Interest in yoga is growing, especially among older adults. This review critically summarizes the current literature to investigate whether physical fitness and function benefits are engendered through the practice of yoga in older adults. A comprehensive search yielded 507 studies; 10 studies with 544 participants (69.6 ± 6.3 yr, 71% female) were included. Large variability in yoga styles and measurement outcomes make it challenging to interpret results across studies. Studies reported moderate improvements for gait (ES = 0.54, 0.80), balance (ES = 0.25–1.61), upper/lower body flexibility (ES = 0.25, 0.70), lower body strength (ES = 0.51), and weight loss (ES = 0.73, 0.99). Yoga may engender improvements in some components of fitness in older adults. However, more evidence is needed to determine its effectiveness as an alternative exercise to promote fitness in older adults. Further investigation into yoga as an exercise activity for older adults is warranted.
Kaitlyn P. Roland, Jennifer M. Jakobi and Gareth R. Jones
Louise L. Hardy, Ding Ding, Louisa R. Peralta, Seema Mihrshahi and Dafna Merom
Background: To examine the associations between school-age children’s sedentary behavior, screen time, and 3 physical activity attributes: muscular strength, cardiorespiratory endurance (CRE), and fundamental movement skills. Methods: Cross-sectional survey of 2734 children in years 2 and 4 and 3671 adolescents in years 6, 8, and 10. Total sitting time, 6 screen time behaviors, and physical activity were measured by self-report. Muscular strength was assessed by standing broad jump; CRE by 20-m shuttle run test; and fundamental movement skills by process-oriented checklists. Associations between incremental sitting and screen time (in hours) and meeting the healthy zone of physical activity attributes were examined using logistic regression. Results: After adjusting for covariates and physical activity, children had lower odds of achieving the healthy zone for muscular strength and CRE for each hour of week (but not weekend) screen time. For adolescents, each hour of screen time per day was associated with lower odds of achieving the healthy fitness zone for CRE, locomotor skills, and overall healthy zone, and each hour of weekend screen time was associated with lower odds of achieving the healthy zone for most attributes and overall healthy zone. The associations were slightly stronger among adolescent girls than boys. The findings were similar for total sitting time. Conclusions: Screen time was associated with a lower likelihood to achieve healthy zones of physical activity attributes, and the effect was more consistent and slightly stronger among adolescents than children. This may suggest that the negative effects of screen time are incremental, emerging during adolescence.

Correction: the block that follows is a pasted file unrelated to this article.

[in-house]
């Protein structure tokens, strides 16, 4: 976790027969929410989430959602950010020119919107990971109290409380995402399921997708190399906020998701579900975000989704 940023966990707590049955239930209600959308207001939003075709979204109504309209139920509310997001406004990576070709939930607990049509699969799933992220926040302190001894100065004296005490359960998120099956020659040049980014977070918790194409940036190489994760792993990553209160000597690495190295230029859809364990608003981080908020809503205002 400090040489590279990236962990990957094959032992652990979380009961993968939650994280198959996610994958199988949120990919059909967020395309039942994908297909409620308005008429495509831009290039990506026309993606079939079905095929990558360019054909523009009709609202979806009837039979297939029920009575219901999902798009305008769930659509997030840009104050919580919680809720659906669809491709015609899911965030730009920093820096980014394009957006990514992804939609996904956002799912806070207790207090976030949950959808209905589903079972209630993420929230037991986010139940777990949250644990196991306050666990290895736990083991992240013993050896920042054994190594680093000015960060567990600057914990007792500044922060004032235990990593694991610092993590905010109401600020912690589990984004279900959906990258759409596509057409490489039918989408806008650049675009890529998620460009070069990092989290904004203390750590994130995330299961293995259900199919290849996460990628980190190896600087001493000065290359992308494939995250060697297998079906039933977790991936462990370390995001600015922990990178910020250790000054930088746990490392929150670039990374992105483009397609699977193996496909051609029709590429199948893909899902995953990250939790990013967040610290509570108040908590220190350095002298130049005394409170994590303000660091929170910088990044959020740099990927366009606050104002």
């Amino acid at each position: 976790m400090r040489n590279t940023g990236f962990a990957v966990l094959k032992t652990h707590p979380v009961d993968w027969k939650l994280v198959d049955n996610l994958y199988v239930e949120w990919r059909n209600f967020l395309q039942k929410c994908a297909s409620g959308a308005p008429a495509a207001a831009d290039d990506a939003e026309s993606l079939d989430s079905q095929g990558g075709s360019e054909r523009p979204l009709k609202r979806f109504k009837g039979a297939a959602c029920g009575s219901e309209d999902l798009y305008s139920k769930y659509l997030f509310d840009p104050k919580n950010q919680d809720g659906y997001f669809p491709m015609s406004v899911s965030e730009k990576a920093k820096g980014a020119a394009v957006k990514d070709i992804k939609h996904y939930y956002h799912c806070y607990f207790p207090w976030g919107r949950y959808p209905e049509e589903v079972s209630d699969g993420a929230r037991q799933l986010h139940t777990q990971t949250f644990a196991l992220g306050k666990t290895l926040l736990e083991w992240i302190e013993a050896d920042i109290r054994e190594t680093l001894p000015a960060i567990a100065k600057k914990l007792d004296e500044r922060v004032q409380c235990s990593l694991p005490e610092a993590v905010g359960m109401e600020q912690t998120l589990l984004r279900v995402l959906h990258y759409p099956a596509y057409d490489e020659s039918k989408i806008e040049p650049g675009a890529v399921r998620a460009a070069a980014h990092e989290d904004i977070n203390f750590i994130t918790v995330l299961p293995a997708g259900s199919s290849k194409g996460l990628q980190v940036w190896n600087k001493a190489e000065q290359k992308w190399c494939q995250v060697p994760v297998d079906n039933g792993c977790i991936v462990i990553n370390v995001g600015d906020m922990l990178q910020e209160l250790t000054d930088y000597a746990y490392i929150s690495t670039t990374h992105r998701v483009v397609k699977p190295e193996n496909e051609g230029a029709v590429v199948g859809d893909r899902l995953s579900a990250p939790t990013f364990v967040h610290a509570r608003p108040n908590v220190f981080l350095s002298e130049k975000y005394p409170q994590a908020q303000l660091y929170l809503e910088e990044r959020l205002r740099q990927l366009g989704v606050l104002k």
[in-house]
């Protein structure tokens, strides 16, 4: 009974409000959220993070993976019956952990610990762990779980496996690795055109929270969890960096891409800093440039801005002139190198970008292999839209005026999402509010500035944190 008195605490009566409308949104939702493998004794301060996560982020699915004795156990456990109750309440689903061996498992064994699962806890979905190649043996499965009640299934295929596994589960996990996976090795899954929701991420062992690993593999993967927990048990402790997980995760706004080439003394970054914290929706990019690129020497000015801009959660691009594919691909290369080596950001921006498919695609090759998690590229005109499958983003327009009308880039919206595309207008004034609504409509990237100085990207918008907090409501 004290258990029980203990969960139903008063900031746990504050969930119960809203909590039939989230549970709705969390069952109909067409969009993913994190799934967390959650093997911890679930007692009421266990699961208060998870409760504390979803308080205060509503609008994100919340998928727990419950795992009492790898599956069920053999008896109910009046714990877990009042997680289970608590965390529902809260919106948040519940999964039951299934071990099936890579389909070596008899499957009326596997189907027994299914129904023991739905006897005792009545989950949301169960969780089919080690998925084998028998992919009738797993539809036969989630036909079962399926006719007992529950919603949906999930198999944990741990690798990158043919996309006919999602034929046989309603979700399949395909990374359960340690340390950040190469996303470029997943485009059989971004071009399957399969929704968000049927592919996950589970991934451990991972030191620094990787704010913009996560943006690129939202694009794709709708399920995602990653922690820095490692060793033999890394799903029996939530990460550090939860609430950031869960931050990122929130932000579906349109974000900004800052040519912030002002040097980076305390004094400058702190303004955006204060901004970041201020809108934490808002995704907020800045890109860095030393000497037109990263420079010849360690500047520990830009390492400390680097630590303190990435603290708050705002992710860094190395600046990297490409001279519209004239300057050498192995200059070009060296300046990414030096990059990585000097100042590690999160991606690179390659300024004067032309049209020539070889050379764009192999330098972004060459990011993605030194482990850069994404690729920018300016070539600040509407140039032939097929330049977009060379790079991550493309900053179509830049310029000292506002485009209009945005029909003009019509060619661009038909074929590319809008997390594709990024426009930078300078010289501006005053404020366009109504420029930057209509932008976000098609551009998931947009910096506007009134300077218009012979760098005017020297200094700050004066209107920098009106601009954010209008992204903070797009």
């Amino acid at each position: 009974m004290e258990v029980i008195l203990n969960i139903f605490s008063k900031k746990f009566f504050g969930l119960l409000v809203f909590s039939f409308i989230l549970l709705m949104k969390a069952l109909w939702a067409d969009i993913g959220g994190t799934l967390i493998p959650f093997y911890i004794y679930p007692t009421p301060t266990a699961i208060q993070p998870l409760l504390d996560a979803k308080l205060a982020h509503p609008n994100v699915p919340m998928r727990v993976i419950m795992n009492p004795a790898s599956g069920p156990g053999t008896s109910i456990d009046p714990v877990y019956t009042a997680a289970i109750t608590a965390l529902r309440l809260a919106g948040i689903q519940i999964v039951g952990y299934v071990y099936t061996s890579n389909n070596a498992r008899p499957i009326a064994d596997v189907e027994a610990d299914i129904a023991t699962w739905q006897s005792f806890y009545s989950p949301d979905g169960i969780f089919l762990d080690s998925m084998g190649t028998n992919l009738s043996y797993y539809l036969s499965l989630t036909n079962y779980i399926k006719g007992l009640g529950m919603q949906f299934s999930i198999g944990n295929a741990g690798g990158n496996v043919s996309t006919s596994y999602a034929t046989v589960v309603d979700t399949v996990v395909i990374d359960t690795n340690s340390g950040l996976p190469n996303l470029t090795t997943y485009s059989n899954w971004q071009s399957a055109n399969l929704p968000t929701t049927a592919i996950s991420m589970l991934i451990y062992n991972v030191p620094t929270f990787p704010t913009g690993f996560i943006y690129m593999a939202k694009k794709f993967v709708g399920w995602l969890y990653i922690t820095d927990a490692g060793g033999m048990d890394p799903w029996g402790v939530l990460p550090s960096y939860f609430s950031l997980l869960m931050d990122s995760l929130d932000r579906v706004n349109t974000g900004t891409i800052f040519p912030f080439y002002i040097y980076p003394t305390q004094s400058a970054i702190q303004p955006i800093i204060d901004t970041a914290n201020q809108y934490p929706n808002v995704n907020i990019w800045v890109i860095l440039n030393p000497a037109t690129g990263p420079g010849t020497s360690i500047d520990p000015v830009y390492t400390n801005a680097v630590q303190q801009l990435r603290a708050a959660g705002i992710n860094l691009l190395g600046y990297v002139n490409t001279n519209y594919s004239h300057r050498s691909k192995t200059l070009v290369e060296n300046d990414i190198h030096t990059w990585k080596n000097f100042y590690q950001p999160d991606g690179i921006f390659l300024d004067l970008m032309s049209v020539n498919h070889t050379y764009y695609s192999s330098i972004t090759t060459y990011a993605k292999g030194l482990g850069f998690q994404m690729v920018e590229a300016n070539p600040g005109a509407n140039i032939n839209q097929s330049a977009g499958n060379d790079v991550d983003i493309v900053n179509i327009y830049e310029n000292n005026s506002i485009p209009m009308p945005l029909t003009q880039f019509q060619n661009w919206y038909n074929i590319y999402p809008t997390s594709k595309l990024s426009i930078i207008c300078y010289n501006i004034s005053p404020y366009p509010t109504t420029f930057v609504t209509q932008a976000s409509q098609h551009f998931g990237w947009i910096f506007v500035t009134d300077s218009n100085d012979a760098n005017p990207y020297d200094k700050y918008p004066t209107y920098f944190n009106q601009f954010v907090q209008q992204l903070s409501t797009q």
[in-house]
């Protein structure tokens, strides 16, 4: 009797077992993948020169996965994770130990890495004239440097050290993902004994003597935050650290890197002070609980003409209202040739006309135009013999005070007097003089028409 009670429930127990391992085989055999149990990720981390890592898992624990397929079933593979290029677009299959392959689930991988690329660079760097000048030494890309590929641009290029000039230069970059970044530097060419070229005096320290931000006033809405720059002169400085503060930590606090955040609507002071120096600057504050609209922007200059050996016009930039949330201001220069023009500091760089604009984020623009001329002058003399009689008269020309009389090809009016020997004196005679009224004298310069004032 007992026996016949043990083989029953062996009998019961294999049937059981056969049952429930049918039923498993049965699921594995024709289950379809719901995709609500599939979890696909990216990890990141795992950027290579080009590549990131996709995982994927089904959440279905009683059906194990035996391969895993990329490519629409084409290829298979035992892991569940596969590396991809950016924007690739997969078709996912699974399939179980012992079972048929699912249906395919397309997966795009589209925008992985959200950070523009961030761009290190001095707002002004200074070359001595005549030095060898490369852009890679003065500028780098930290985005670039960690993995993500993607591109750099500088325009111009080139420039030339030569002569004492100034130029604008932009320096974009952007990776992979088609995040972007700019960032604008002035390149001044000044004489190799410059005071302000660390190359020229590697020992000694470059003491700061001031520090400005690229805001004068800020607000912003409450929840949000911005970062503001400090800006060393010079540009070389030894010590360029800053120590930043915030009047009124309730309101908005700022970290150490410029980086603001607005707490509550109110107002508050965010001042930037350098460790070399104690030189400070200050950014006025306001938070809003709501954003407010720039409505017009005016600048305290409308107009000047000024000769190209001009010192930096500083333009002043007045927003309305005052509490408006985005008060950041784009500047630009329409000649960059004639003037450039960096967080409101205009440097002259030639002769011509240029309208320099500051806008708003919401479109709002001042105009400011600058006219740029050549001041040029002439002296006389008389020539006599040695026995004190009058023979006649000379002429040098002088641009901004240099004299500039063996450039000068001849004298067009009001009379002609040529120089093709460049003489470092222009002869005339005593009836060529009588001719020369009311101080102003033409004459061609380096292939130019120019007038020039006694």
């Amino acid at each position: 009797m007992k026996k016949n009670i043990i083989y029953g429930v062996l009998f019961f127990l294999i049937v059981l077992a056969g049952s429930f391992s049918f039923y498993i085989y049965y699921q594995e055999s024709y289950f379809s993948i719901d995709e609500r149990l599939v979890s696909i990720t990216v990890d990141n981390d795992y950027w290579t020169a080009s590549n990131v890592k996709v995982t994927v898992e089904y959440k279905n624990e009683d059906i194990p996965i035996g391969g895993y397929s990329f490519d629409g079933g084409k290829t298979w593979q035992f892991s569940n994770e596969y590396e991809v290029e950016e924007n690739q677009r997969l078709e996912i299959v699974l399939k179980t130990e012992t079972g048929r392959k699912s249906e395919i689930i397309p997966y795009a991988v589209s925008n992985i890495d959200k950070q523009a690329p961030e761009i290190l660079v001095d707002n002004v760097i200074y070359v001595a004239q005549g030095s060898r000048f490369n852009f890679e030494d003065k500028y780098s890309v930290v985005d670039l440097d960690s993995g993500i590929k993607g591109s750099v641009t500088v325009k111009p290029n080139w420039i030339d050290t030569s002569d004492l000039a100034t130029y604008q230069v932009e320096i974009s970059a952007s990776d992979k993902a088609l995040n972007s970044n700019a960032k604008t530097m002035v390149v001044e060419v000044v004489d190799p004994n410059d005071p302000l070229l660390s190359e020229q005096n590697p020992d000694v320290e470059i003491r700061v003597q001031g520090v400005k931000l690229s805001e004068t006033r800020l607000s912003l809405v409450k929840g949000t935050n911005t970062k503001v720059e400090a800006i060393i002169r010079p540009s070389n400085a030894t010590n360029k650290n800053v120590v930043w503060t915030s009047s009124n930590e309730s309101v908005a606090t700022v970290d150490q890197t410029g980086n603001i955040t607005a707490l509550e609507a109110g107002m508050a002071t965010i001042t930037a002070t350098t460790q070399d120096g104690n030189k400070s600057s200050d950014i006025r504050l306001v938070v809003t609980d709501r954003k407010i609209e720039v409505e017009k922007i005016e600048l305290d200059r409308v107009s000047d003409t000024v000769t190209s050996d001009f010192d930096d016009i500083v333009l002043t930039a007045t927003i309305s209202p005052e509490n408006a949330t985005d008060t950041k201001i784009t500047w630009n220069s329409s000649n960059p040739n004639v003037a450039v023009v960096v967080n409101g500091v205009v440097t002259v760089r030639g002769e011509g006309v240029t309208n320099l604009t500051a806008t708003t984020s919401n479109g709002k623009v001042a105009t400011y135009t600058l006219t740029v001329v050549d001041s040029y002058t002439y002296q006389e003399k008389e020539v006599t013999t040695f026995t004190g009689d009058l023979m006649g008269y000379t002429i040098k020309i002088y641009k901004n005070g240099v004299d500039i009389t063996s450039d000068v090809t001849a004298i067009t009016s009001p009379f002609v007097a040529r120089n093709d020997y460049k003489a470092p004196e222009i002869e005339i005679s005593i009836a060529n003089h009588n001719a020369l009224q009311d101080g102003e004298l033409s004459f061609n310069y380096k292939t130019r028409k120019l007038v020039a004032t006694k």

Stephen Harvey, Chris Rissel and Mirjam Pijnappels
Falls among older adults remain a significant public health issue. Bicycling positively influences falls risk factors including reduced balance, muscle weakness, and low self-perceived confidence in maintaining balance. However, this association has not been systematically examined. We recruited 107 community-dwelling participants aged 65 years and older in the Netherlands to determine the relationship between bicycling and falls risk factors. Participants completed three questionnaires on cycling behavior and balance confidence, and also undertook five falls-related physical performance tasks encompassing tests of balance, strength, gait, and endurance. On average, current bicyclists showed significantly better scores in all physical tasks and confidence compared with nonriders ranging from a 10% difference in 6-m walk time to a 141% difference in single-leg balance time (all ps = .01). Type of bike used and duration of bicycling displayed varied associations (.01 < ps < .79). Our findings suggest that bicycle riding warrants further prospective investigation for fall prevention and active aging.